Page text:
Webb Discovers High-Redshift Einstein Ring Challenging previous theories

This 1′ × 1′ section of the COSMOS-Web mosaic is centered on JWST-ER1, revealing the object's seemingly isolated environment. While it could potentially belong to a group, it is notably distant from the central regions of a densely populated galaxy cluster. Credit: NASA et. al.

Sep 18, 2023 - In a groundbreaking discovery, astronomers using the James Webb Space Telescope (JWST) have stumbled upon a celestial wonder: a distant, enigmatic galaxy known as JWST-ER1. This massive, quiescent galaxy, located at a redshift of z = 2, has astounded researchers with its unusual properties and offers new insights into the mysteries of galaxy formation and evolution.

A Cosmic Surprise at High Redshifts - For years, astronomers have been intrigued by the cosmos' hidden secrets, and one of the most intriguing findings from the Hubble Space Telescope (HST) was the existence of compact, massive galaxies at a redshift of z ∼ 2, roughly 10 billion years in the past. These galaxies, surprisingly compact with half-light radii measuring just 1-2 kiloparsecs, have challenged our understanding of how galaxies form and evolve.

Meet JWST-ER1 - Enter JWST-ER1, a cosmic marvel that has caught the eye of scientists. This celestial object was discovered during the COSMOS-Web survey, a public project utilizing the JWST's NIRCam instrument to explore the universe. JWST-ER1 is composed of two components: a compact early-type galaxy (JWST-ER1g) and a complete Einstein ring (JWST-ER1r) with a remarkable diameter of 1.54 arcseconds. The ring's mesmerizing appearance is the result of a background galaxy situated at a photometric redshift of z = 2.98.

A Glimpse into Cosmic History - What makes JWST-ER1 truly exceptional is its ability to provide a direct measurement of the mass of the "pristine" core of a massive galaxy. This measurement was obtained before the stellar population underwent mixing and dilution during the 10 billion years of galaxy evolution between z = 2 and z = 0.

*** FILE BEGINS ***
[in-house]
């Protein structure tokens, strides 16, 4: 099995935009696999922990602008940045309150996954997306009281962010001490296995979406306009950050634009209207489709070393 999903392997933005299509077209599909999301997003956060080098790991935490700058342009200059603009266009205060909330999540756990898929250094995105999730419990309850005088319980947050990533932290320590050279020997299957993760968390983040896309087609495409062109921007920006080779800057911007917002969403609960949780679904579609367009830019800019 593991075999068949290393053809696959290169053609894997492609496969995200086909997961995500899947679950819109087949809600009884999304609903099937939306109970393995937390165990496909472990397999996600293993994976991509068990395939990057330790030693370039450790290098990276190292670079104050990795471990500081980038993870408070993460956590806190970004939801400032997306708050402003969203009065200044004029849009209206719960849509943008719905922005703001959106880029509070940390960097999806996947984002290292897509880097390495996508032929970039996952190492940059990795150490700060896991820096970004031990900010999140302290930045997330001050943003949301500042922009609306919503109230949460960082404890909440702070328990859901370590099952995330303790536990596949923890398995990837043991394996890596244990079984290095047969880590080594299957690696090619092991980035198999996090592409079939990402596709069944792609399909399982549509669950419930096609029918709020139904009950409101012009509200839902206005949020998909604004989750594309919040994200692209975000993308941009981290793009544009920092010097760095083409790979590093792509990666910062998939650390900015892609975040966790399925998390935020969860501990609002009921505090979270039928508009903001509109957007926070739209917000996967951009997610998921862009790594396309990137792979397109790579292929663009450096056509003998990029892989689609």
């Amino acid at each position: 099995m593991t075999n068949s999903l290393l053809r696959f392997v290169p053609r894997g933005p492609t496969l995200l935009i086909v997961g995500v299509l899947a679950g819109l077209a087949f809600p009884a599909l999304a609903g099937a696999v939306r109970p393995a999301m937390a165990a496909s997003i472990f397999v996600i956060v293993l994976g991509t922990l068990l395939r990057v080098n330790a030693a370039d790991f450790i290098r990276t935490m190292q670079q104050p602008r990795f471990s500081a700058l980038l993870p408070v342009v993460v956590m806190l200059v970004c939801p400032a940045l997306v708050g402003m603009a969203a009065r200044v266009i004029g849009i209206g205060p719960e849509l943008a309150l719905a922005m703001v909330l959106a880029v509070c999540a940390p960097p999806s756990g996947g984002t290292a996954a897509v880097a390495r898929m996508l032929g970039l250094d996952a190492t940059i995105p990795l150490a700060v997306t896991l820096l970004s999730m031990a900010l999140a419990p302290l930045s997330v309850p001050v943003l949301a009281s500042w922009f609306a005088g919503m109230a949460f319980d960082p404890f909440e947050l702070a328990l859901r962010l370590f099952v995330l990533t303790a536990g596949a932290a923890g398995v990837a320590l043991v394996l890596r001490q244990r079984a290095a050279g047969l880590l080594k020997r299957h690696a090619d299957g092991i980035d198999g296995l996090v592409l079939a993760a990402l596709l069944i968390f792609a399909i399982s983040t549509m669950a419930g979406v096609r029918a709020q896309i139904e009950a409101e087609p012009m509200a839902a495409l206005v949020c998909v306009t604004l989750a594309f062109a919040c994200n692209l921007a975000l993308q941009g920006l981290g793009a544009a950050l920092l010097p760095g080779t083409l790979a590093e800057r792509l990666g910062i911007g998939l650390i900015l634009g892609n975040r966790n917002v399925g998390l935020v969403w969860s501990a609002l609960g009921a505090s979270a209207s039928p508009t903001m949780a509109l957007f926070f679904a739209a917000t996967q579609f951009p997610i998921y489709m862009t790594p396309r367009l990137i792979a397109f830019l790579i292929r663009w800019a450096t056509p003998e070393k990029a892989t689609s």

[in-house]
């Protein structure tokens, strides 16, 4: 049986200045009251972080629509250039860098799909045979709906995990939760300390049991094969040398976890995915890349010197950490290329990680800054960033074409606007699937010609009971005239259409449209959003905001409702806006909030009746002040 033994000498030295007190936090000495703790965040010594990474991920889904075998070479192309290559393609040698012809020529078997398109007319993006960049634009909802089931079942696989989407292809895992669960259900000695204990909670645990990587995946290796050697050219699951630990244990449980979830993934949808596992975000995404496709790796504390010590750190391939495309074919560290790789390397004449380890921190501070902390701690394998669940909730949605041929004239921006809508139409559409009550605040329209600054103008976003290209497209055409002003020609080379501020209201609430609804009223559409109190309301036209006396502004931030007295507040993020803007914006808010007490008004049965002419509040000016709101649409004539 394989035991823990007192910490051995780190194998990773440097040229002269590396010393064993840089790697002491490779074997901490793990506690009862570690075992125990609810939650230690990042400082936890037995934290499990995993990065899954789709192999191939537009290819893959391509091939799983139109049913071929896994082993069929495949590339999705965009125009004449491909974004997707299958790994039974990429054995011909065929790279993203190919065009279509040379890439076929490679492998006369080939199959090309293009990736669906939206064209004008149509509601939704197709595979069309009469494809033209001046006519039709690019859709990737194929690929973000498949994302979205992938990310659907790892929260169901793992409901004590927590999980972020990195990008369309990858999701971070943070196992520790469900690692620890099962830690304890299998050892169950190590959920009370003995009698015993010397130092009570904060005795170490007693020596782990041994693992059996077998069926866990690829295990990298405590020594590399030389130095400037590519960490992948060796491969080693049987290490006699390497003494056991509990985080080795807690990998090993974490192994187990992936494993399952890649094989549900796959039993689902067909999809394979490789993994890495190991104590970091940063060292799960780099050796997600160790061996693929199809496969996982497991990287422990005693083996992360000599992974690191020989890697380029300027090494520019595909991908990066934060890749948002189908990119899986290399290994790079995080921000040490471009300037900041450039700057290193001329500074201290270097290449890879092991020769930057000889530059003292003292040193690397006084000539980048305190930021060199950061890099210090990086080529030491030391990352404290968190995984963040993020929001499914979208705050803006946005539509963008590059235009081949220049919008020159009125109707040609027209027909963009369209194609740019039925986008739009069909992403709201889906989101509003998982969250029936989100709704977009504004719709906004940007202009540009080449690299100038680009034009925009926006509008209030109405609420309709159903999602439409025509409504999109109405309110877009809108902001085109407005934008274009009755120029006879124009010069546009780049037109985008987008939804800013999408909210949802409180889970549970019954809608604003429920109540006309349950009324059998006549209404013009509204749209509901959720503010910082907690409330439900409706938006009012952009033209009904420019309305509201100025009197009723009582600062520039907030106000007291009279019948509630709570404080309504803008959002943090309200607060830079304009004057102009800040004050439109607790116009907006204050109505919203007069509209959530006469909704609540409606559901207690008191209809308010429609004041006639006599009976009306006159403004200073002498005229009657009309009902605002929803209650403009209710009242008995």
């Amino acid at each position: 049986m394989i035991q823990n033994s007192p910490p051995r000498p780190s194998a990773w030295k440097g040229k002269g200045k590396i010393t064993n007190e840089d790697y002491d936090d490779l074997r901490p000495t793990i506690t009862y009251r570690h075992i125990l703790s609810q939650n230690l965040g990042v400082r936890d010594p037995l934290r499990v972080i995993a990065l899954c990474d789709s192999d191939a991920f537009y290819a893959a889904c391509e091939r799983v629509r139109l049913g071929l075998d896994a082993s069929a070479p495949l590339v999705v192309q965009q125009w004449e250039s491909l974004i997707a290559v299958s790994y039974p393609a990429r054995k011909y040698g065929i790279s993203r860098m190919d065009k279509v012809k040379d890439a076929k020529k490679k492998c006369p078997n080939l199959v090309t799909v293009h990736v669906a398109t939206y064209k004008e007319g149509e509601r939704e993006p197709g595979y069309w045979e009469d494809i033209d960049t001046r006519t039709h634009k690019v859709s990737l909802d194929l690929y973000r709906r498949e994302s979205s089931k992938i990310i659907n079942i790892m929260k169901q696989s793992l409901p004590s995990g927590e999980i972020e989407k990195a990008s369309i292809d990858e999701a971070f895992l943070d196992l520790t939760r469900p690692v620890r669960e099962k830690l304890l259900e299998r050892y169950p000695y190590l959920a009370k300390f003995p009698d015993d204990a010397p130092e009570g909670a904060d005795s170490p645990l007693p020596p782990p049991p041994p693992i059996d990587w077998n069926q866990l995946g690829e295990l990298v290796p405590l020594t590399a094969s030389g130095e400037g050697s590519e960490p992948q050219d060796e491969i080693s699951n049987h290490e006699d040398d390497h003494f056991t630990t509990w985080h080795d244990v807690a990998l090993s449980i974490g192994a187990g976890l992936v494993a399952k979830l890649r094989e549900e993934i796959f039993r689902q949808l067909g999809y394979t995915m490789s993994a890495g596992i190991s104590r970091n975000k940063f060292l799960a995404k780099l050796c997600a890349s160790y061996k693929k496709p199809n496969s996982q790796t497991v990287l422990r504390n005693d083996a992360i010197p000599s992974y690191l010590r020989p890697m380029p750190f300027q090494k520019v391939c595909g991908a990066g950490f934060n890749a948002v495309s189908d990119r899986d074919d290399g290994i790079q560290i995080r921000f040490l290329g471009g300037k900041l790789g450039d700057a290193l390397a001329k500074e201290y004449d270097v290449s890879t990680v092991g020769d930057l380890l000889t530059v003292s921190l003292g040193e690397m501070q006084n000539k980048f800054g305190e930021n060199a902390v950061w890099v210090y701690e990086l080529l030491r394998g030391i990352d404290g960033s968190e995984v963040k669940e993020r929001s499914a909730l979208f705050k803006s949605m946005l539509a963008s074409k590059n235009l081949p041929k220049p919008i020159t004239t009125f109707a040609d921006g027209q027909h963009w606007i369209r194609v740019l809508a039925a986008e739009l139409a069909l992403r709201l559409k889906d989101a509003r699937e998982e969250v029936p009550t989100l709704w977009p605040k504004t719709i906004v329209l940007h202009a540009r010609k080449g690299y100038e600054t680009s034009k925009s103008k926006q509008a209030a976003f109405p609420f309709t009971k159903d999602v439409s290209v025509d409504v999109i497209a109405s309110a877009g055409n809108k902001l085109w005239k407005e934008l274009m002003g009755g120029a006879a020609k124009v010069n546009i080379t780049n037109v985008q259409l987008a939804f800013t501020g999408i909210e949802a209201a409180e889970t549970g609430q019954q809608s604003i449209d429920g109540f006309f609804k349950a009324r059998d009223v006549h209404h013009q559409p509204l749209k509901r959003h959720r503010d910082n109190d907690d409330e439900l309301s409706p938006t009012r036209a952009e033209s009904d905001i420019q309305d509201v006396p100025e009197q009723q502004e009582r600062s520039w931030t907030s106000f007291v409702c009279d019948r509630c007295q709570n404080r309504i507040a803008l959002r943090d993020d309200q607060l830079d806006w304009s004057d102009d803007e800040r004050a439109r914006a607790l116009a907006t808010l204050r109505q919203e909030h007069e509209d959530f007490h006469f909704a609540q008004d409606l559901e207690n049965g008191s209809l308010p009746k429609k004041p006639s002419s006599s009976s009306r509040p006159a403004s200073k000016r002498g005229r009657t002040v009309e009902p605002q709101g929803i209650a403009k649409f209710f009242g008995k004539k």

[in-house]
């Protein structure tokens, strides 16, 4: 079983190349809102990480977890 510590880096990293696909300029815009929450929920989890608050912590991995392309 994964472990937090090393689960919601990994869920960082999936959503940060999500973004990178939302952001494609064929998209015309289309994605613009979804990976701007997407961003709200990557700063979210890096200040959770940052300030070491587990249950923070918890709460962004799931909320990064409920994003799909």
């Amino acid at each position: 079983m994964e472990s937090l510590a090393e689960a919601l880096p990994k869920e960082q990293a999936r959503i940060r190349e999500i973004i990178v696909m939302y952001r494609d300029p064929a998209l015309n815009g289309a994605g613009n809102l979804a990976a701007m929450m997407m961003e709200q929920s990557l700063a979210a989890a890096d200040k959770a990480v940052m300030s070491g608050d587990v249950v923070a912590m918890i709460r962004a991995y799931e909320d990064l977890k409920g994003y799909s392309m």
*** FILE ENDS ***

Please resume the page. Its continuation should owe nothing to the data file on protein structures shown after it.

Massive Findings - Researchers have calculated that the lensing mass (Mlens) within a radius of 6.6 kiloparsecs is approximately 6.5 × 10^11 solar masses (M⊙). In contrast, the stellar mass within the same radius (Mstars) is estimated to be approximately 1.1 × 10^11 M⊙ for a Chabrier initial mass function (IMF). Dark matter's contribution (Mdm) within the Einstein ring is also determined to be approximately 2.6 × 10^11 M⊙.

The Mystery of Missing Mass - The discovery has left astronomers with a tantalizing mystery: a significant discrepancy exists between the lensing mass and the observed stellar mass of JWST-ER1g. The lensing mass is nearly six times higher than the stellar mass. Scientists are now exploring various theories to explain this missing mass.

Unveiling Potential Contributors - Possible explanations for the missing mass include the presence of gas, but this scenario would lead to a starburst, which is not observed in JWST-ER1. Dark matter is another consideration, but it only accounts for part of the discrepancy. A compelling alternative theory is that the initial mass function (IMF) of JWST-ER1g is bottom-heavy, meaning a larger proportion of low-mass stars contributes to the overall mass.

The IMF Puzzle - Astronomers are delving into the intriguing concept that JWST-ER1g's IMF may be steeper than the Chabrier IMF, potentially resembling a Salpeter IMF or even a "super-Salpeter" IMF with a slope of -2.7. Adjusting the IMF could reconcile the lensing mass with the observed stellar mass and provide crucial insights into the galaxy's history.

Consistency with Cosmic Neighbors - This IMF hypothesis aligns with findings from other massive galaxies at high redshifts, where the central regions are believed to possess steeper IMFs. The universe is slowly revealing its secrets, and JWST-ER1 could be the key to understanding the complex interplay of stars, dark matter, and galaxy formation.

Future Cosmic Voyages - Exciting prospects lie ahead as astronomers plan future observations, particularly with JWST's NIRSpec instrument. These observations could yield velocity dispersion measurements and unlock more secrets about the IMF and dark matter distribution within JWST-ER1. As the cosmic journey continues, our understanding of the universe's past and future is bound to deepen, one discovery at a time.

Stay tuned for more cosmic revelations as the James Webb Space Telescope continues to explore the mysteries of our universe.

Source - ARXIV